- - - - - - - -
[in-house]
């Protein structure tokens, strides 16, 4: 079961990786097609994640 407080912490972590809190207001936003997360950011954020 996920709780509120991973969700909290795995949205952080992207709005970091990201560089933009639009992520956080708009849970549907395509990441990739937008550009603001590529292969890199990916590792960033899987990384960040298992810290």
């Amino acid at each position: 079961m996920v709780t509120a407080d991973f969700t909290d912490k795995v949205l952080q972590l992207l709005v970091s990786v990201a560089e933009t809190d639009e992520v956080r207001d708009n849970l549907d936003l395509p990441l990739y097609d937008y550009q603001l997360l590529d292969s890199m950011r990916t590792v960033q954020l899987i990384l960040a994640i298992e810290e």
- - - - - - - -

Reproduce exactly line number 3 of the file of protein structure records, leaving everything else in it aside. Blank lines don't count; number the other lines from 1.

């Amino acid at each position: 079961m996920v709780t509120a407080d991973f969700t909290d912490k795995v949205l952080q972590l992207l709005v970091s990786v990201a560089e933009t809190d639009e992520v956080r207001d708009n849970l549907d936003l395509p990441l990739y097609d937008y550009q603001l997360l590529d292969s890199m950011r990916t590792v960033q954020l899987i990384l960040a994640i298992e810290e």